NTSB Identification: LAX05FA175.
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Accident occurred Sunday, May 15, 2005 in Palm Springs, CA
Probable Cause Approval Date: 09/14/2007
Aircraft: Cessna 182M, registration: N333LP
Injuries: 2 Fatal.

NTSB investigators either traveled in support of this investigation or conducted a significant amount of investigative work without any travel, and used data obtained from various sources to prepare this aircraft accident report.

The airplane collided with mountainous terrain in a box canyon while attempting to reverse course. The pilot originally indicated that he would fly westbound direct to a navigation fix at 8,500 feet, and then direct to his destination airport. After takeoff, the controller instructed him to fly a heading of 280 degrees to provide clearance for a jet departure behind him. The pilot then changed to a southbound departure to another landmark with the intention of proceeding direct to his destination airport. The pilot contacted departure control that he was at 1,800 feet, and climbing to 8,500 feet. They informed him that they had radar contact, and instructed him to resume his own navigation. The pilot turned west, and then south to approximately 190 degrees. As he passed the western end of a landmark street near the airport, he turned to the west, up the accident canyon. The radar track showed the airplane heading about 280 degrees at a mode C reported altitude of 2,700 feet msl. The last radar return had the airplane turning left at 3,100 feet, in an area of steeply rising terrain to the west, about 0.7 miles north of the accident site. The airplane came to rest on an easterly heading on the south side of the canyon. The nose of the airplane abutted a rock face. After disassembling the engine, investigators did not discover any anomalies that would have prevented normal engine operation and production of rated horsepower.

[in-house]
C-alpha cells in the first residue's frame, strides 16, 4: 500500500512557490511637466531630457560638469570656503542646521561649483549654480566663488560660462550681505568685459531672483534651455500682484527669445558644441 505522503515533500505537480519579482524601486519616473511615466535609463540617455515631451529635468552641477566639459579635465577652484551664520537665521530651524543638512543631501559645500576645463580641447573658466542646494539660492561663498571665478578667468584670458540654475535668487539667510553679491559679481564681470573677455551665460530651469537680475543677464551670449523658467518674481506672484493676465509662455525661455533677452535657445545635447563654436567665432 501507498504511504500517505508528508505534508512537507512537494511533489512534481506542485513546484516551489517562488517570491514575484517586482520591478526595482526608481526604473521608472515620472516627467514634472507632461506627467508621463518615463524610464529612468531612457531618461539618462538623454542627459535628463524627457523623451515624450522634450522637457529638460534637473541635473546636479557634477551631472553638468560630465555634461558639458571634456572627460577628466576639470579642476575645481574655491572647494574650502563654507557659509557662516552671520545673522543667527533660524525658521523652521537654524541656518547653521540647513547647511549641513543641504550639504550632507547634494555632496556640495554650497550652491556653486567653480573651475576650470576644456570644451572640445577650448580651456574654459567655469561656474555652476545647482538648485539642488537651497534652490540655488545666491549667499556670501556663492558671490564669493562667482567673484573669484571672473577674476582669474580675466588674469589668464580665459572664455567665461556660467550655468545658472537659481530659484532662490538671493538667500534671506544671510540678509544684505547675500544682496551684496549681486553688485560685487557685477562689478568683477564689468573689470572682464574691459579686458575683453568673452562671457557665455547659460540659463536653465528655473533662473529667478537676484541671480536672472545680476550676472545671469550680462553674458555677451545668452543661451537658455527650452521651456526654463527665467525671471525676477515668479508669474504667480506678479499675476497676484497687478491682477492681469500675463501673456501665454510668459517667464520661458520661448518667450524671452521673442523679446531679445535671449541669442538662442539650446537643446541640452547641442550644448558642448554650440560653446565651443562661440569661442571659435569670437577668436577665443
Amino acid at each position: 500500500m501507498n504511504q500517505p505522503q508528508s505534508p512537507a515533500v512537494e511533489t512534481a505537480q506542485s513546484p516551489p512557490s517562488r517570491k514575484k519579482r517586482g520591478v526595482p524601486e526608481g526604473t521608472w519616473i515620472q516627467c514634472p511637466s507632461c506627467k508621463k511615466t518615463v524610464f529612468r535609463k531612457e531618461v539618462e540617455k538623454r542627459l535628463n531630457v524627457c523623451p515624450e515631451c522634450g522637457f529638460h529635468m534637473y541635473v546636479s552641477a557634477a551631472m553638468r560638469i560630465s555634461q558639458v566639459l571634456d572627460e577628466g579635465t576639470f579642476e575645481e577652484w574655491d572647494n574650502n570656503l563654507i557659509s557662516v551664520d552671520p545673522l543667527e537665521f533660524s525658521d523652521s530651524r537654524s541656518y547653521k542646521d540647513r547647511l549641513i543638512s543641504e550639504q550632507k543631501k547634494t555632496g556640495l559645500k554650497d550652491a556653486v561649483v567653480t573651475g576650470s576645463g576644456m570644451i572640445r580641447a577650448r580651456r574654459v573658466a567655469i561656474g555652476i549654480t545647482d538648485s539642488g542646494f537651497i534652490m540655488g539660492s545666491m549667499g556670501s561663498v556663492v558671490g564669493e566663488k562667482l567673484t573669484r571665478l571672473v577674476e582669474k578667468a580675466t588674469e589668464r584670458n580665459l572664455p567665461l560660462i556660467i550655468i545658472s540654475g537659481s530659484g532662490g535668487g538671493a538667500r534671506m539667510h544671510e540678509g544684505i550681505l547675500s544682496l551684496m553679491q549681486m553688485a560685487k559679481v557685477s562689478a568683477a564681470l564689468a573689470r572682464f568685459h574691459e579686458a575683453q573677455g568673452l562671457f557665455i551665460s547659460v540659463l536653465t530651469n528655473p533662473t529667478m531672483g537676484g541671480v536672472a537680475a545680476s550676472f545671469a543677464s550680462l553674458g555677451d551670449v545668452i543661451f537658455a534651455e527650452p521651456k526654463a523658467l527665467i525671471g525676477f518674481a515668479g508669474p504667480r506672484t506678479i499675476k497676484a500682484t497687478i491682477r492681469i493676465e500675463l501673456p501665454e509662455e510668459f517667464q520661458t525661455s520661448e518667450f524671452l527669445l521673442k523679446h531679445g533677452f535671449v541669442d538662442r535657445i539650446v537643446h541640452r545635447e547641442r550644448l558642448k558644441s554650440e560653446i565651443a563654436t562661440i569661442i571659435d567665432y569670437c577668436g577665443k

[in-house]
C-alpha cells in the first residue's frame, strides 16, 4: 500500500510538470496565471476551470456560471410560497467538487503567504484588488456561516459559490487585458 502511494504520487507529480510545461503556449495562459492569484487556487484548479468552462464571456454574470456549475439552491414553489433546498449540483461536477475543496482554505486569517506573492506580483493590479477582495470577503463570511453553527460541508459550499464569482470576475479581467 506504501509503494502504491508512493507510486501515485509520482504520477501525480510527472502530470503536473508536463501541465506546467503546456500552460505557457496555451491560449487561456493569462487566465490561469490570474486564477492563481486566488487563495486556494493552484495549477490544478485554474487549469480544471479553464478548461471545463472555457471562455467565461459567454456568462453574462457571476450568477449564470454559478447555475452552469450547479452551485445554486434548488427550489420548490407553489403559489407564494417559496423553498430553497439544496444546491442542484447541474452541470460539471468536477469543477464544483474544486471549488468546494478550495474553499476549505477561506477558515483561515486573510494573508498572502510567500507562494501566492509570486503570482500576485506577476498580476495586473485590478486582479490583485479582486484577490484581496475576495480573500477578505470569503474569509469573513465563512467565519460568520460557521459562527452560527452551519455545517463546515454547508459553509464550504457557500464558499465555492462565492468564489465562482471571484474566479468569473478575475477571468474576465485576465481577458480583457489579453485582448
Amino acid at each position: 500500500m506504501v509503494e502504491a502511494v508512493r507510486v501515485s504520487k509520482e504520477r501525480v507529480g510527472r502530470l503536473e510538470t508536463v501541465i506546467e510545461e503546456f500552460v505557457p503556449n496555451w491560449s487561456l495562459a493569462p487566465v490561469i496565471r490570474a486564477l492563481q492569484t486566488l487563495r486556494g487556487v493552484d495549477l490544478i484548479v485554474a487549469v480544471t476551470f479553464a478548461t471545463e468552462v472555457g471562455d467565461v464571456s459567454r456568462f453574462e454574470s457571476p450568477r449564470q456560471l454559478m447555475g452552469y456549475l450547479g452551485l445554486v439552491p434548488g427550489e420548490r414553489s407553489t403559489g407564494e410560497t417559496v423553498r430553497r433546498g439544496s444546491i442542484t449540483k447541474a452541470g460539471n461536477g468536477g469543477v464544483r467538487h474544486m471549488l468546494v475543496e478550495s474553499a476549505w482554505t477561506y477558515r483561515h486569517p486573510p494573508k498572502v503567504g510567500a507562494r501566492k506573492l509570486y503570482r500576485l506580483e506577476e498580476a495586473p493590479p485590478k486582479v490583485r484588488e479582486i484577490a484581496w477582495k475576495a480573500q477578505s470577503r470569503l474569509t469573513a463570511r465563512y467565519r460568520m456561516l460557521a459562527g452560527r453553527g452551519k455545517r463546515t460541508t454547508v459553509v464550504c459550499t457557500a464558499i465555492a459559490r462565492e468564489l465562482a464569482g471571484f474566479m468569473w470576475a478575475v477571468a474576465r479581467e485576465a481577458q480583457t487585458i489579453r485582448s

The National Transportation Safety Board determines the probable cause(s) of this accident to be:

The pilot's inadequate in-flight planning/decision, and his failure to maintain clearance while maneuvering in rising terrain, resulting in an in-flight collision with terrain.

Full narrative available

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